I had this vision of a tank that was covered with Farrah Fawcett’s hair. And then I thought, ‘What’s it doing? It’s crashing through a wall,’ and I thought, ‘Well, I think it should have some reference to Babylon and Iraq,’ and then I thought, ‘Shit, yeah, there’s this outlet mall in Southern California that used to be the Samson Tire Factory and that’s a Deco landmark.’ It’s both the destruction of the manufacturing basis of the economy in deference to a consumer culture, or Delilah once more vanquishing Samson, or our long excursion into the Middle East. It has a lot of different potentials.
Another painting, done over a backdrop of a window and brick wall, has Alfred Hitchcock spewing out a string of pearls in front of a bag of McDonald’s hamburgers, which refers to an old magazine story Shaw read about, he said, “this woman whose son was retarded and the only thing that would assuage his fits of anger were these greasy hamburgers that she would give to him. And she kept a bag of them in the closet. Which always scared me. Not the refrigerator, the closet.” (It seems she somehow used a photograph of Alfred Hitchcock to keep the boy from eating all of the burgers.)
Viewing this menagerie of images, certain uncomfortable, frightening concerns begin to coalesce. Flooding is everywhere (“This gallery itself was flooded, and Venice will be, and all coastal places will have problems with flooding,” he said, “but it also relates to human endeavors”), as well as physical deformities—like those chickens, and a Saint Sebastian with eight locomotives bursting out of his body.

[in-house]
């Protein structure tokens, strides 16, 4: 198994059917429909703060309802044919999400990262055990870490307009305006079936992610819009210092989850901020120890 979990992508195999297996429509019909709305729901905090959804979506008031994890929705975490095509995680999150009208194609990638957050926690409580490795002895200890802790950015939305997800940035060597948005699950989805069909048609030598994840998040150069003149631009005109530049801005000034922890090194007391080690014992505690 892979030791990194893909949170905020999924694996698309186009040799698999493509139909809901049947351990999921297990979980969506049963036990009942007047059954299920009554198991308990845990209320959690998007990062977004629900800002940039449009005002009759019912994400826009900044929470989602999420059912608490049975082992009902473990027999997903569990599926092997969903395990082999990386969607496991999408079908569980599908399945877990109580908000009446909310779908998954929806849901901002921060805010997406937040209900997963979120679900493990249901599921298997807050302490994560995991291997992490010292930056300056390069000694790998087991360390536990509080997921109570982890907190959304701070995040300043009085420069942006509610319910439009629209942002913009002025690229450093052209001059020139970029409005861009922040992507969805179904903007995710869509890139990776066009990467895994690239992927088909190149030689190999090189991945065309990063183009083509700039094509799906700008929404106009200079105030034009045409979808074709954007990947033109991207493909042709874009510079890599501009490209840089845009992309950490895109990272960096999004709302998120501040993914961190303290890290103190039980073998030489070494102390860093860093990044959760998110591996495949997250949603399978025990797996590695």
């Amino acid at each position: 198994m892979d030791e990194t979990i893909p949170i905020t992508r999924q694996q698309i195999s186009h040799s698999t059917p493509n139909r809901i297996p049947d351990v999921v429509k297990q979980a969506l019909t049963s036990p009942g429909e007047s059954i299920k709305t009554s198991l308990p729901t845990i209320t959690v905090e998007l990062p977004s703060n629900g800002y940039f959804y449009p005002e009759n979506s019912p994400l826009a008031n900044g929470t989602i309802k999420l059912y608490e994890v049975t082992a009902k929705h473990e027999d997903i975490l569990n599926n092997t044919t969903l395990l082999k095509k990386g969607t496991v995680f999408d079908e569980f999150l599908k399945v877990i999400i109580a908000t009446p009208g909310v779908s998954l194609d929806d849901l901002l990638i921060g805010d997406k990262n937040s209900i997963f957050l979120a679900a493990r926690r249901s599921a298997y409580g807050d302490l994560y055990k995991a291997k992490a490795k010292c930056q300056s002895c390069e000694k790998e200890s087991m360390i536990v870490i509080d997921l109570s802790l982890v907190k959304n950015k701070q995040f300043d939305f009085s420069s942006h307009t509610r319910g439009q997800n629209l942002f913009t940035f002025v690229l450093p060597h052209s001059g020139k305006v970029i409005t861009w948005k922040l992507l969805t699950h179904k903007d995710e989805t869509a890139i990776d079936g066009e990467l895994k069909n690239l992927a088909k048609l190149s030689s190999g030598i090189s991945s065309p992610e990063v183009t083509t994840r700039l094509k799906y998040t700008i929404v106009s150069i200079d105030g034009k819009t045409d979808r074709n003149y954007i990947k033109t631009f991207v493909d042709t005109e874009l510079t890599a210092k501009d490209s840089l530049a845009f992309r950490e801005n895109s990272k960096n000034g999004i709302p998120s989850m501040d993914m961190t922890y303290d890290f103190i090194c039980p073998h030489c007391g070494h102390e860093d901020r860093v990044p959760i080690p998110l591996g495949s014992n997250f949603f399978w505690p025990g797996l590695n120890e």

“That’s me as Albrecht the Dwarf,” Shaw said, as he pointed to a little capped man in a three-panel painting, who is examining a gem of some sort. “He forsakes love for the having of worldly goods.” (“I am a workaholic and one aspect of being a workaholic artist is that the painting itself, it kind of calls to you,” he explained at another point. “It has a siren song.”)
There are also repeated allusions to murder, corporate greed, and environmental degradation (Shaw grew up in Ann Arbor, Michigan, and his father was a product designer for Dow Chemical), though they are always couched in immaculate cartoon language—Americana, pop culture, mythology, Renaissance art, and quite a bit more combining in all sorts of piquant ways.
But listening to Shaw’s careful, detailed explanations for the iconography in his works, you can sense that there are other, hidden narratives that he’s not sharing—stories, memories, and secrets that would be impossible for anyone but him and perhaps his very close friends to tease out. (The Land O’Lakes character, for instance, was used by his late friend Mike Kelley, which Shaw mentioned and then brushed aside as a reference.) Consequently, they’re rich with images that are likely to trigger all sorts of personal responses from viewers.
As I was getting ready to leave, Shaw brought up Marcel Duchamp’s Large Glass (1915–23) and his Étant donnés (1946–66), the artist’s final work, which both pretty handily elude any attempts at explanation. “They have secret meanings that I’m sure that Duchamp could have explained,” he said.
“So, if you don’t explain any of this, that’s fine by me,” he continued. “If I didn’t have that secret meaning for these things, I could just start sticking things together randomly and I’d feel guilty.”